So much better after adding the Lavender eo! I’ll be honest, even if I didn’t have the concerns I do about the lengthening list of potentially toxic ingredients, I much preferred the old formula.  While I still love the length I can add to my lashes, which really makes my eyes pop, especially when I have my glasses on, I’m really disappointed in Younique’s decision to reformulate their Moodstruck 3D Fiber Lash Mascara.  What drew me to the company to begin with was that they prided themselves in being  naturally based and cruelty free.  But I feel like they are straying from their values by adding potentially toxic ingredients.

Do you use Younique’s 3D Fiber Lash Mascara? What do you think of the new formula? Share your review below for readers to see!

Do you have a natural, non-toxic, cruelty-free (and bonus if it’s Vegan for some of my readers) brand of mascara? I’d love to know what it is so I can try it out.  Extra bonus points if it’s a drug store brand that won’t cost me half my paycheck.

I also ordered some of Younique’s Bb cream to try out at the same time I ordered the new mascara.  I’ll do a separate blog post on that soon so keep your eye out for it! Don’t want to miss any posts? Be sure to follow my blog by clicking on the link below my picture!


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The Holy Grail of DIY Deodorant

Before I started my WordPress blog I had a Facebook page where I was sharing about my adventures and DIY ideas. This past Spring I shared a post per special request about my Quest for the Perfect Deodorant.  I never shared it here but it seems pertinent to do so in order to give you some background on just how long I’ve been seeking the what was starting to look like the Holy Grail of deodorant recipes. So here’s my original post:


(5/1/15) The Quest for the Perfect Deodorant:
There was a lot of hype on the interwebz about the dangers of antiperspirant a couple years ago, theorizing that your deodorant caused everything from breast cancer to Alzheimer’s disease. Since then, science has pretty much debunked most of these rumors. But the gist of these rumors was that the active ingredient in antiperspirant, aluminum chlorohydrate, was the culprit.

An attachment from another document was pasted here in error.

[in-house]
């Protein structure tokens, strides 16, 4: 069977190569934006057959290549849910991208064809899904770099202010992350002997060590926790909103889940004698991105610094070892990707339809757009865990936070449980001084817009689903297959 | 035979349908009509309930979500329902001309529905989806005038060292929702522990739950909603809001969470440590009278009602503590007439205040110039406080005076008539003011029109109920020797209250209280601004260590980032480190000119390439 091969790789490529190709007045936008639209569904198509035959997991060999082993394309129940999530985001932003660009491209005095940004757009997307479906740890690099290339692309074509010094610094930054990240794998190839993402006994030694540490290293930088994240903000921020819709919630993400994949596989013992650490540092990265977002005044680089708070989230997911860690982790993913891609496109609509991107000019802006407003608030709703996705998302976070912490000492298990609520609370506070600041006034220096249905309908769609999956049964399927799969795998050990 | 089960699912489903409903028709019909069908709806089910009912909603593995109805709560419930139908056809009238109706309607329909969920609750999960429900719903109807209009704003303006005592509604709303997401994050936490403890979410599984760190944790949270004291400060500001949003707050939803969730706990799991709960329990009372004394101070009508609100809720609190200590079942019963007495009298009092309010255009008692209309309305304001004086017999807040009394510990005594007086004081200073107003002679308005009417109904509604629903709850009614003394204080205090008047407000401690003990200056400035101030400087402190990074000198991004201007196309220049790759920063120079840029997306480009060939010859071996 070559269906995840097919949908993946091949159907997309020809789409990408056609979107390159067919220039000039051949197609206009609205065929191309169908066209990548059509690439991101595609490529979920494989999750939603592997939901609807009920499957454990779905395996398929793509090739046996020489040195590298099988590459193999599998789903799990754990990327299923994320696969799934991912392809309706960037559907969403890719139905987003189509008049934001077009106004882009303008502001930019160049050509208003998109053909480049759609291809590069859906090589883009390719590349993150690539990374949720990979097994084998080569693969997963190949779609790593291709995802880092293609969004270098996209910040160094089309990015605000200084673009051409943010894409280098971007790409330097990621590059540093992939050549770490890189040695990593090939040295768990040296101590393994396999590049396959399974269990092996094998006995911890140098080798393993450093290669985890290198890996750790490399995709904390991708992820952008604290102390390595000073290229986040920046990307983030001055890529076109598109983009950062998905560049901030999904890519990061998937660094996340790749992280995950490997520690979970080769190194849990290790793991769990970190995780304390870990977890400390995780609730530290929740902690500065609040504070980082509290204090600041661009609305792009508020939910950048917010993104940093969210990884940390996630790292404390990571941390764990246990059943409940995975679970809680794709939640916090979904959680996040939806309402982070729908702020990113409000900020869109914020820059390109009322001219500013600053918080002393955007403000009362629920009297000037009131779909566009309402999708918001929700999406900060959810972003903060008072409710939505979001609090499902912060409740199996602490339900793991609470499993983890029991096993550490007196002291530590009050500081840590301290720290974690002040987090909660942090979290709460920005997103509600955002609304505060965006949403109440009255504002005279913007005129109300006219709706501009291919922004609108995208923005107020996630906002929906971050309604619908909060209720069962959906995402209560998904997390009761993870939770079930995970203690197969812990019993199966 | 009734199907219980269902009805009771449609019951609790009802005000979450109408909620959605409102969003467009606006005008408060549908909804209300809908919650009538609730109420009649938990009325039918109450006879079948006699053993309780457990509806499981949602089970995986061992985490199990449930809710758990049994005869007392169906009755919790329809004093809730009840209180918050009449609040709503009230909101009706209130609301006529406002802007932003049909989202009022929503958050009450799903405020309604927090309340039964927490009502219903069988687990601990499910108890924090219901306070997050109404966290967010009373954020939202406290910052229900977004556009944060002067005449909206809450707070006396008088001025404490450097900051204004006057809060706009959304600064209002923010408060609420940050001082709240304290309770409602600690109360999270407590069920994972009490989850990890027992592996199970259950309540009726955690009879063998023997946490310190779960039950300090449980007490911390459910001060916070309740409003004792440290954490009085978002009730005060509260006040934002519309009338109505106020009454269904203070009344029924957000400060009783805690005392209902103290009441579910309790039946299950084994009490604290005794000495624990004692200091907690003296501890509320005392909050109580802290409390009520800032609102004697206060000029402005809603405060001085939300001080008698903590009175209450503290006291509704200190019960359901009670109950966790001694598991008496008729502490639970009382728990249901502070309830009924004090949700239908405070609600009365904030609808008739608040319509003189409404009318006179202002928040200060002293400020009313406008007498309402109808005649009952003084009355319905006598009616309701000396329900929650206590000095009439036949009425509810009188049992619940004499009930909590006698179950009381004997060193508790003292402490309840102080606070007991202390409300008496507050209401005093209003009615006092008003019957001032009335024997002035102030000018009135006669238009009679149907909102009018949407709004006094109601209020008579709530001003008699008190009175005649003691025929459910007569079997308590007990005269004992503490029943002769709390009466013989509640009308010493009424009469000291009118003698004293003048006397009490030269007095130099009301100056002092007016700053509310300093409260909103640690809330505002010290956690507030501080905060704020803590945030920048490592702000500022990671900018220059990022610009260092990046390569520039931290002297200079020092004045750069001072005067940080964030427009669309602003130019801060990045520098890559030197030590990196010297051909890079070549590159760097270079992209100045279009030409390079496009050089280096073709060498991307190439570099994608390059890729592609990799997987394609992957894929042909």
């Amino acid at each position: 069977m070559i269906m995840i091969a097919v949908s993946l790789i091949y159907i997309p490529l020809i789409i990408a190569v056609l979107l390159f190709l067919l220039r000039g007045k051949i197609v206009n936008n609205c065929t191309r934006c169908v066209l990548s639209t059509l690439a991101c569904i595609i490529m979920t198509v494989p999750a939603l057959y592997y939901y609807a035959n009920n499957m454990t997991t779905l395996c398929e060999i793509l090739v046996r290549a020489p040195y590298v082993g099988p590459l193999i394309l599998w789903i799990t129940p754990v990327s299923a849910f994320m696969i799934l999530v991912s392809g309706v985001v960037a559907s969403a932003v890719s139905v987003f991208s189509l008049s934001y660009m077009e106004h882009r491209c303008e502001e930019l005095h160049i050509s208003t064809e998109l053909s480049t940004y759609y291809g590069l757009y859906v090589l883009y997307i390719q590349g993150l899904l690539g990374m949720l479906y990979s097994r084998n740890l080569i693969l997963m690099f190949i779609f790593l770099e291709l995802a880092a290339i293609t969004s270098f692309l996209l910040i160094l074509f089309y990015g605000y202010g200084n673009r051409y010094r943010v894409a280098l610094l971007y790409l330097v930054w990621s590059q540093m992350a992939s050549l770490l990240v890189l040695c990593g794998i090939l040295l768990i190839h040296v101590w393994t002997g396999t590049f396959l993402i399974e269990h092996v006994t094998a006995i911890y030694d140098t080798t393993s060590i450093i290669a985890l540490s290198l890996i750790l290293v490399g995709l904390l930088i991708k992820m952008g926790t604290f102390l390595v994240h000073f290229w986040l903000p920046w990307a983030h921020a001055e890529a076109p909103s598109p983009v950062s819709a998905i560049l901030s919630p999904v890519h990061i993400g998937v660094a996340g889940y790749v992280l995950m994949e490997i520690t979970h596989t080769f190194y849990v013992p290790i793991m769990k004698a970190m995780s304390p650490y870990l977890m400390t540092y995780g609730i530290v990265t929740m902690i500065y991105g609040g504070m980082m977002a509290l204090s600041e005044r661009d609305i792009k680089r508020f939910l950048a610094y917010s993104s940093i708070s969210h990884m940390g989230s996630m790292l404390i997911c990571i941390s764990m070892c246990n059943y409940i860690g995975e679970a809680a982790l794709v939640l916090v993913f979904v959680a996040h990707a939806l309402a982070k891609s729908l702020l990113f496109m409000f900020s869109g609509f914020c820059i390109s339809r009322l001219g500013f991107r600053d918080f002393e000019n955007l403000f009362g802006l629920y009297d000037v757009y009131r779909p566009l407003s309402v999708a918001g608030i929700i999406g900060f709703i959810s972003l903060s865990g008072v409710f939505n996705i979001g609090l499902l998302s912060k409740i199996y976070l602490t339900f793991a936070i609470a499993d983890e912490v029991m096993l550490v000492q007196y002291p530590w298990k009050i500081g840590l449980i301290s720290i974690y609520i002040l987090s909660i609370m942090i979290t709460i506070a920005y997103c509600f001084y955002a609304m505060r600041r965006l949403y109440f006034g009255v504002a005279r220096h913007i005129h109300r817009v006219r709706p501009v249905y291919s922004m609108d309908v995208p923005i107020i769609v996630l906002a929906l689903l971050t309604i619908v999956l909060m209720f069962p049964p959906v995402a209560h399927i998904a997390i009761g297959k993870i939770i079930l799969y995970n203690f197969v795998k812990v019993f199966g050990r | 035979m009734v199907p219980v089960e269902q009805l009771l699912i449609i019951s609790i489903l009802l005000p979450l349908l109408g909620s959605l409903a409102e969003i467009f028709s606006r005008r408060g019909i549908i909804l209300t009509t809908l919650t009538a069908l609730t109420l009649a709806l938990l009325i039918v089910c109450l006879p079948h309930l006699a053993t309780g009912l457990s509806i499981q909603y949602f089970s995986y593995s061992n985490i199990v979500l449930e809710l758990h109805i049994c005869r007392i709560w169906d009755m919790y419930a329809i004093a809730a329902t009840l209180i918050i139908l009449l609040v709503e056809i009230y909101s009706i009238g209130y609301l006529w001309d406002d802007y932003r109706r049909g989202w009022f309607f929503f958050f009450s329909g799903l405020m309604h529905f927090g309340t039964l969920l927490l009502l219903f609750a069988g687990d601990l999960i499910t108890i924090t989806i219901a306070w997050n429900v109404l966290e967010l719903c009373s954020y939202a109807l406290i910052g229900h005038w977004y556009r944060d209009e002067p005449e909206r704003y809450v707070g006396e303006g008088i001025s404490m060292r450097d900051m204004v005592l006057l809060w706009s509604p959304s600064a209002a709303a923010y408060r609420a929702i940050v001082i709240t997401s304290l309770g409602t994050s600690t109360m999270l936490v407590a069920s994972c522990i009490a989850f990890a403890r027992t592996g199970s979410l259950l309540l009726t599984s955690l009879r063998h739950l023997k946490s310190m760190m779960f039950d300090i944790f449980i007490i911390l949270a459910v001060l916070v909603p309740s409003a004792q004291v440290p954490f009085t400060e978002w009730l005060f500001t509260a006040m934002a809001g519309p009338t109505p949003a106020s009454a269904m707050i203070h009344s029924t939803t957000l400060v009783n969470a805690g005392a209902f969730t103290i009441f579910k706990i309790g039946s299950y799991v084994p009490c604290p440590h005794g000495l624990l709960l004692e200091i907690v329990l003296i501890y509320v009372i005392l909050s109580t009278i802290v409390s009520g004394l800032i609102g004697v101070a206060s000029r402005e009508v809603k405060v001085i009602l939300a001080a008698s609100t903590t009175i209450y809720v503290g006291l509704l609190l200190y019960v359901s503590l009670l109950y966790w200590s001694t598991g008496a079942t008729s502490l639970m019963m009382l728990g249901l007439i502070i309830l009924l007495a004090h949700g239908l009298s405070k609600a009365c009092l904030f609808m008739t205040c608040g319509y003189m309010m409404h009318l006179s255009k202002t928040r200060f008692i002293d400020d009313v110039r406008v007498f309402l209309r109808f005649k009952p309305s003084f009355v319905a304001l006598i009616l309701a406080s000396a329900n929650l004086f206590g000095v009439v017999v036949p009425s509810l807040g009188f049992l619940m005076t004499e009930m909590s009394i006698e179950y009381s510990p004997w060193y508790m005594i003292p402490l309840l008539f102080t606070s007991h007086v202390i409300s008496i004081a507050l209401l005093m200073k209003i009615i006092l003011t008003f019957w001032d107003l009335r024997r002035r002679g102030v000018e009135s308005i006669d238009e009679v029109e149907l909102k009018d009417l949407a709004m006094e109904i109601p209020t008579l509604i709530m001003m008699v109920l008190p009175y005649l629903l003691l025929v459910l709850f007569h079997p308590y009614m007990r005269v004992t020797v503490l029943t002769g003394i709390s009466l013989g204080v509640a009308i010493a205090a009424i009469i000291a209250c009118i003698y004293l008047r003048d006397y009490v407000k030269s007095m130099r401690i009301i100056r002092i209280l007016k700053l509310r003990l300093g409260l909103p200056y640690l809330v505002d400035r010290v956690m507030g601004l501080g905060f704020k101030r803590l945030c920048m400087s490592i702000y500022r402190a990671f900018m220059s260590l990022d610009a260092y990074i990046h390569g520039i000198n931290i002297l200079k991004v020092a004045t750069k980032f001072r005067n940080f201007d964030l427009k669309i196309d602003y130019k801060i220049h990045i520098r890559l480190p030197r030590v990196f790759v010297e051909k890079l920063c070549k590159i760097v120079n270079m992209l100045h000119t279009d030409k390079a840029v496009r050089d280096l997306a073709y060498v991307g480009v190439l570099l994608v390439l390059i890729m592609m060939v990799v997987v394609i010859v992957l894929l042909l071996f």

In the 1960’s researchers found high levels of aluminum in the brains of individuals with Alzheimer’s disease. As a result, the safety of any household or cosmetic product containing aluminum was called into question. Since then, no sound scientific study has been able to prove that aluminum is a cause of Alzheimer’s disease (remember correlation does not equal causation). In fact, most researchers point out that the aluminum chlorohydrate in deodorants doesn’t enter into the body at all. It works by reacting with the sweat produced in your underarm area to form a plug or sorts into the sweat duct effectively blocking the sweat from being released. Which brings me to the rumors about breast cancer risk.

In the 1990’s a group of researchers theorized that aluminum chlorohydrate in antiperspirants was linked to breast cancer because the majority of breast cancers develop in the upper, outermost portion of the breast, the area closest to the armpit. Two theories emerged: 1) because antiperspirants block the sweat we are preventing the body from its natural ability to rid itself of heavy metals and thus leading to cancer, and 2) the chemicals in deodorant and antiperspirant are absorbed into the skin, particularly when the skin is nicked during shaving, and that these chemicals supposedly interact with DNA to interfere with estrogen levels and can lead to cancer cell growth. Again, neither of these hypotheses have been supported through peer reviewed research.

There is some legitimate risk concern over aluminum possibly leading to dementia in patients with kidney disease, however. This comes from several studies showing that dialysis patients given aluminum hydroxide had difficulty ridding the aluminum from their system due to improper kidney function and leading to higher percentage of these patients developing dementia. This lead to the FDA requiring the warning you may have seen on antiperspirants that says “Ask a doctor before use if you have kidney disease.” Despite this relationship, however, most doctors believe that the likelihood of absorbing enough aluminum through the skin to harm the kidneys is unlikely.

My quest for the perfect deodorant began when I wanted to decrease the number of chemicals and questionable ingredients in my skincare and beauty products several years ago. Even if aluminum chlorohydrate doesn’t lead to cancer or Alzheimer’s there are still a lot of other questionable ingredients in traditional deodorants and antiperspirants, including: